Wildlife Garden Diary 2019

March 2019

 

A Hedgehog was seen entering the hedgehog box at 10.32 (1st).

A moth thought to be a Tortrix species flew up onto by jacket, whilst working in the garden (2nd).  After seeking some help from Ken Saul the species was identified from photographs as being an Epiphyas postvittana Light Brown Apple Moth.  

Ken suggested it might be a female, based on the definition of the markings (like many species of moth, is highly variable) and is a species that seems to occur as an adult throughout most of the year, which originates from Australia. Ken also informed me that this micro moth is thought to have appeared in the UK (where it is now a widespread species) during the 20th century via apples imported from New Zealand.

A Song Thrush was heard singing during the late afternoon/ early evening (2nd), somewhere from the SE and the Hedgehog was seen at 02.40 and 23.16.

The Hedgehog was seen at 01.13 and at 03.02 (4th).

A Great Tit (very seldom seen here) was in the garden briefly (6th) and a Hoverfly Eupeodes luniger appeared on the kitchen window!

A good number of Hawthorn saplings were rescued from destruction from Marina Park/Kingfisher caravan parks at Burgh Castle, where the removal of vegetation continues by Island Meadow Parks

I was very happy to plant three of these hawthorn saplings in the garden and to give the others allocated to me to another ‘good home’, where these native and very important trees will be allowed to grow and support the myriad of life that utilise them.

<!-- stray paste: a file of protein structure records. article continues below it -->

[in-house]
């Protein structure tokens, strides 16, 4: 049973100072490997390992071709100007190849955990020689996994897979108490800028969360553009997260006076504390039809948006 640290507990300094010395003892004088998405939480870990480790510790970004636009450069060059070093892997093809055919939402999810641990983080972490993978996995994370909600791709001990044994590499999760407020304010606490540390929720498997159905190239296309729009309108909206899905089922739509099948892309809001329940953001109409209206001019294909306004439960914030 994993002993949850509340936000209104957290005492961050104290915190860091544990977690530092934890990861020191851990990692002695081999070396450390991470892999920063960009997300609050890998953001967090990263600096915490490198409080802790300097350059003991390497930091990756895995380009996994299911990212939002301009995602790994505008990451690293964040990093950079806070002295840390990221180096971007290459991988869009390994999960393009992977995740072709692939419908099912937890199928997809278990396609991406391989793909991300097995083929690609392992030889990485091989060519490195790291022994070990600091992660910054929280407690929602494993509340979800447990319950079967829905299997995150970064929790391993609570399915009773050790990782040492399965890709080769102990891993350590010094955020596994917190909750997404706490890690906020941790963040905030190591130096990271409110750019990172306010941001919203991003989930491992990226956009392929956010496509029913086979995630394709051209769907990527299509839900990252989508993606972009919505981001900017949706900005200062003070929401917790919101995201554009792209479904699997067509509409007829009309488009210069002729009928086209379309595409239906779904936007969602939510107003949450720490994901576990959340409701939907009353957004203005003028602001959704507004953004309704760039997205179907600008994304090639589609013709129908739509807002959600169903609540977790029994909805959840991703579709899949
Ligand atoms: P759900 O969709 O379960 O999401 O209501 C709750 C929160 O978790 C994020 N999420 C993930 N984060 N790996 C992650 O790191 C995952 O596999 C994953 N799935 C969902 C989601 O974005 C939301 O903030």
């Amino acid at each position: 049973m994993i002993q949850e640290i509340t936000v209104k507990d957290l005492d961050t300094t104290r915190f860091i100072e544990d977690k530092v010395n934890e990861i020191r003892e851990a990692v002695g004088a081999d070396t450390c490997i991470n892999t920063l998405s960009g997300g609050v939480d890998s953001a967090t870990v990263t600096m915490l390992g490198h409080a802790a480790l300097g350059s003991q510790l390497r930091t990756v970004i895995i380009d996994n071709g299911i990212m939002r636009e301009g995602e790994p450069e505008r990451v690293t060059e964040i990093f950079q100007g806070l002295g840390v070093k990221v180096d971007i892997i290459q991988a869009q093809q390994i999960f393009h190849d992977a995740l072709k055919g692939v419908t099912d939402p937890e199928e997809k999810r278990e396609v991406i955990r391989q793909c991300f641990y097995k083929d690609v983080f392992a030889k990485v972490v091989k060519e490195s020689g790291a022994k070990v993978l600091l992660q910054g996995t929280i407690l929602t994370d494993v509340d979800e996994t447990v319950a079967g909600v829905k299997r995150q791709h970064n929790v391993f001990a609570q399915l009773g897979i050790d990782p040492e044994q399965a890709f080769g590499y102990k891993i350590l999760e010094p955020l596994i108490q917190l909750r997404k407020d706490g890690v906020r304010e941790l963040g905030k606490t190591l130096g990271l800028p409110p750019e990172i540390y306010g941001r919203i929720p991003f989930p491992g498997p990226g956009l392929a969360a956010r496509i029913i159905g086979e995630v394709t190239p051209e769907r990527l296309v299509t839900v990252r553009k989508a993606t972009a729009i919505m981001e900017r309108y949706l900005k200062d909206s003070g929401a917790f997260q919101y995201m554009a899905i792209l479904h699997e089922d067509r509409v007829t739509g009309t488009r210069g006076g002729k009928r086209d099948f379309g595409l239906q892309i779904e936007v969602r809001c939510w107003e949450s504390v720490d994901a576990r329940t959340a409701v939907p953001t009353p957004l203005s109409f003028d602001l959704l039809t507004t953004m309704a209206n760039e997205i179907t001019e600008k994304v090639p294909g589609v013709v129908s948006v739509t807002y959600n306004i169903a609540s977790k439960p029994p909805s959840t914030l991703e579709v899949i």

However the seven or so saplings I was given had been placed with their roots in the pond, while awaiting planting.  The removal of these trees from the pond seemed to be the catalyst, which allowed the garden-visiting Mallard to finally discover the pond and immediately made themselves at home!

Unfortunately, several mallard in a small area of water is not going to help, in the least any other forms of flora and fauna and a cover of bamboo has had to be placed over the pond to prevent the ducks feeding.

Further sightings of the Hedgehog were at 22.56, when after feeding it returned to the box, or should that be ‘Hedgehog Hotel’ with room service!

 

GARD MAR (1) GARD MAR (2)

Light Brown Apple Moth

Eupeodes luniger

The Hedgehog came out to feed at 0.44 (10th) and an Epiphyas postvittana Light Brown Apple Moth, this time a male appeared in the bathroom.

A male Pied Wagtail was in the garden (11th) and a queen Bombus terrestris Buff-tailed Bumblebee came into the garden on two occasions.

A bit of reorganising in the garden included pricking over the surface to aerate the soil, whilst removing grasses, which had emerged from bird seed.  Two more Buddleias were planted, one each of B. globosa and B. davidii grown from cuttings during autumn 2018.

Whilst carrying out this work it was good to see many Honesty seedlings, which will hopefully attract Orange-tips and a Teasel self-set from last year’s structurally pleasing plant, which now resides in my living room!

 

A male Pied Wagtail appeared in the garden again (12th) taking advantage of various morsels found in yesterday’s restructuring of the soil, and this was also taken advantage of by the semi-resident (although some days resident!) four Mallard.  A Hedgehog was seen at 22.24.

garden 12th Mar moth March